Black bears are the smallest of the 3 bears found in the North America. A typical male black bear weights between 125 and 550 pounds (57-250 kg), and females are about a third smaller. That said, weight and size will vary by range and time of year. Bears will be considerably lighter just after waking up from hibernating, and considerably heavier before entering hibernation.
The diet of black bears is highly varied, as they are true omnivores. Food sources in southeast Alaska include shoots and sprouts, grubs, insects, berries, and of course salmon. Black bears are also opportunistic and will take advantage of scavenging things like beached whales, moose, and deer carcasses. The bears I ended up photographing were gorging themselves on the pink salmon run. Moreover, they did so with impunity as there are no brown bears on Revillagigedo Island.
Black bears are strong climbers — a typical defensive behavior for black bears is to climb trees, and can make short work of the task.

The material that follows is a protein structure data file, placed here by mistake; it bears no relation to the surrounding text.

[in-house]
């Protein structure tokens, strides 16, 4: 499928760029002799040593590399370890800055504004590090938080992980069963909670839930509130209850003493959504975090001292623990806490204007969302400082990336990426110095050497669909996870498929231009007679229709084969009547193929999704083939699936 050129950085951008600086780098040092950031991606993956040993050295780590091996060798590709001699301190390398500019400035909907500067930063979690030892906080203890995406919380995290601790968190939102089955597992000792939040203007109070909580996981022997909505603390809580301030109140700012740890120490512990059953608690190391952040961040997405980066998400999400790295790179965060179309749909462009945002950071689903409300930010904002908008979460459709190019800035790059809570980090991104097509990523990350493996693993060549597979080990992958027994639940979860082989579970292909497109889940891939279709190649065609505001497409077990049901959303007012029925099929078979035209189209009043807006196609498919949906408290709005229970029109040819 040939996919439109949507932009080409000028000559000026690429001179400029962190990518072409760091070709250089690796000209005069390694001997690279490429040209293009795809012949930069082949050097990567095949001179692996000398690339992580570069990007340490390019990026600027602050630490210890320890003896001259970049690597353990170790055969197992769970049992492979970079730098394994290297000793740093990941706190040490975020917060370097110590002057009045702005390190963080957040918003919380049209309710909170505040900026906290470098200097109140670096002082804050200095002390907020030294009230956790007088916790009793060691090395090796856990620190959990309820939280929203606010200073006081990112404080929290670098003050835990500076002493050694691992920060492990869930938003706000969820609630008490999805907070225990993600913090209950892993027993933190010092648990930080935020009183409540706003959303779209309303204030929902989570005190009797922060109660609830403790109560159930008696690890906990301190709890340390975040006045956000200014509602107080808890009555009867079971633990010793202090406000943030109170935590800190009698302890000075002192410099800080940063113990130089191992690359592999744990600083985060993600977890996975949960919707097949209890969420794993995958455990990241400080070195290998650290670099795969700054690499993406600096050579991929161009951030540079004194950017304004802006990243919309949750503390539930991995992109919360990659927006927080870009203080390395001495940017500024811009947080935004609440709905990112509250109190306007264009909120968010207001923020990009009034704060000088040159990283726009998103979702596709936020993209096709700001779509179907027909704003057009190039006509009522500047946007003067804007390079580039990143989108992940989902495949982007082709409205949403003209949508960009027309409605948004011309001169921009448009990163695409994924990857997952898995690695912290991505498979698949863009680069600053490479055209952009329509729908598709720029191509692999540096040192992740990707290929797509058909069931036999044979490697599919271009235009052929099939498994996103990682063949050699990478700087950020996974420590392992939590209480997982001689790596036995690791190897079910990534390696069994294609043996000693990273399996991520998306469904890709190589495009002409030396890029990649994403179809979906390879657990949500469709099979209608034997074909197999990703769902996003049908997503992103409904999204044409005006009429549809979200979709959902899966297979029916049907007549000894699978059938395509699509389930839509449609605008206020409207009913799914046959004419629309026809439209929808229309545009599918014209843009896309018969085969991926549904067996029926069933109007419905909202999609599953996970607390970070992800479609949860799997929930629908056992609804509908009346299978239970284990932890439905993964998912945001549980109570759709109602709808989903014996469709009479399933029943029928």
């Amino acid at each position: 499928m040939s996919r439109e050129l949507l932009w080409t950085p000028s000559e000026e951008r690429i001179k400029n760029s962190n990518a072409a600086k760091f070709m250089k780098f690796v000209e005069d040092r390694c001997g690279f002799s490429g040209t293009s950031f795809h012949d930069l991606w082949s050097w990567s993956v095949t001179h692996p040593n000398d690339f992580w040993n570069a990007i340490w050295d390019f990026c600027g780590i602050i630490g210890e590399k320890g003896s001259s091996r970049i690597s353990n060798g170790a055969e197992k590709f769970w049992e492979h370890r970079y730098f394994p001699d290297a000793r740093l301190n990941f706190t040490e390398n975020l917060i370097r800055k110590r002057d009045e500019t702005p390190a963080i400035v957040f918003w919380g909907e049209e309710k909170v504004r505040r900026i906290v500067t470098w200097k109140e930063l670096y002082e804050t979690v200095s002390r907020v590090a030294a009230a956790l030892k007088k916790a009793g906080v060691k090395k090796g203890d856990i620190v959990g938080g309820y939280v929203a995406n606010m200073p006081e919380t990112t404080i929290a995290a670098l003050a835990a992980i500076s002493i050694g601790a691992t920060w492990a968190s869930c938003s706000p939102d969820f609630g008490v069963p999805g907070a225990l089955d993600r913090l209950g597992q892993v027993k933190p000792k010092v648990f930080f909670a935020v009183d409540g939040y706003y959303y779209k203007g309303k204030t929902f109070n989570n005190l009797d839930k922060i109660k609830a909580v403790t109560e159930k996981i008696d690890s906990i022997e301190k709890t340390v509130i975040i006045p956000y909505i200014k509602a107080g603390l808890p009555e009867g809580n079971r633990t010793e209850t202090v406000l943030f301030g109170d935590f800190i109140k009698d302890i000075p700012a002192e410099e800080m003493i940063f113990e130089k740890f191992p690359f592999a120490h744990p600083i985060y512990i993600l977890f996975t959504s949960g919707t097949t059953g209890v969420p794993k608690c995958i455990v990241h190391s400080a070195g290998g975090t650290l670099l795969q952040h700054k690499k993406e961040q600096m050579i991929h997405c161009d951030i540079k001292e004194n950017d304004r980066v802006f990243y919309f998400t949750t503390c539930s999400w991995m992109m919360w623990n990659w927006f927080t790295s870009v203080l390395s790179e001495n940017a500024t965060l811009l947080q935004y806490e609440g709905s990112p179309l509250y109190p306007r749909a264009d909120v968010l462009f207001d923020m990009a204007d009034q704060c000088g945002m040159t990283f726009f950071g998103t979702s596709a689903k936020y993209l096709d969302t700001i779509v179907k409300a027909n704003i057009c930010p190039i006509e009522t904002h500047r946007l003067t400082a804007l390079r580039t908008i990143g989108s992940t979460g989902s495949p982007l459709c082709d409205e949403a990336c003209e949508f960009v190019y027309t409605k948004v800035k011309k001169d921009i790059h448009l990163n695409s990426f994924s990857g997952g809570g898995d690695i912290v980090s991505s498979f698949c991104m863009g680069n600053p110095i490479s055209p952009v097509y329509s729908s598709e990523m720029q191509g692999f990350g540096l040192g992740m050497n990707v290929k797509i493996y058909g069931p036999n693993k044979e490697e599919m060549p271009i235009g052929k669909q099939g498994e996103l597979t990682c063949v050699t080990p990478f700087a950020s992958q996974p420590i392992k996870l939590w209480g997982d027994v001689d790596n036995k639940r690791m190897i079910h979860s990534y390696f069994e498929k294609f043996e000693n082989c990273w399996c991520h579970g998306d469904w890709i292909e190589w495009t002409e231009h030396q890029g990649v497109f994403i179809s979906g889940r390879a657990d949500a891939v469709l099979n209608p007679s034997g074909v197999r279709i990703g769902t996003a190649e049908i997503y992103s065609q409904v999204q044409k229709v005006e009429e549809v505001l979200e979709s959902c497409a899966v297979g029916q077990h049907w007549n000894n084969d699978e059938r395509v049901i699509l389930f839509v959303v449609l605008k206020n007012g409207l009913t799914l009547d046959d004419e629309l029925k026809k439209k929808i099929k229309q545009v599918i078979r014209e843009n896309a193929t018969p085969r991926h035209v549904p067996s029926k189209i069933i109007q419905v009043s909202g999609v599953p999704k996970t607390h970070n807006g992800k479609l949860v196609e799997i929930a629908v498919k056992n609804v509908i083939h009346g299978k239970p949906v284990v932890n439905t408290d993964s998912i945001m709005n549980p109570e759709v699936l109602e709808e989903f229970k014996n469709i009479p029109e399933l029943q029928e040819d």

Additionally black bears are strong swimmers. The guides on my excursion noted that the black bear population on Revillagigedo Island was not isolated from the population on the main land. Additionally I have found reports noting that black bears swim the Behm Canal (avg 1-2 mi in width though narrower in places) that separates Revillagigedo island from the mainland. The distances are within reason, especially the narrower parts, for black bears. That said, I’ve not yet been able to find scientific studies (either direct tracking, or genetic diversity studies) showing the frequency of these transits.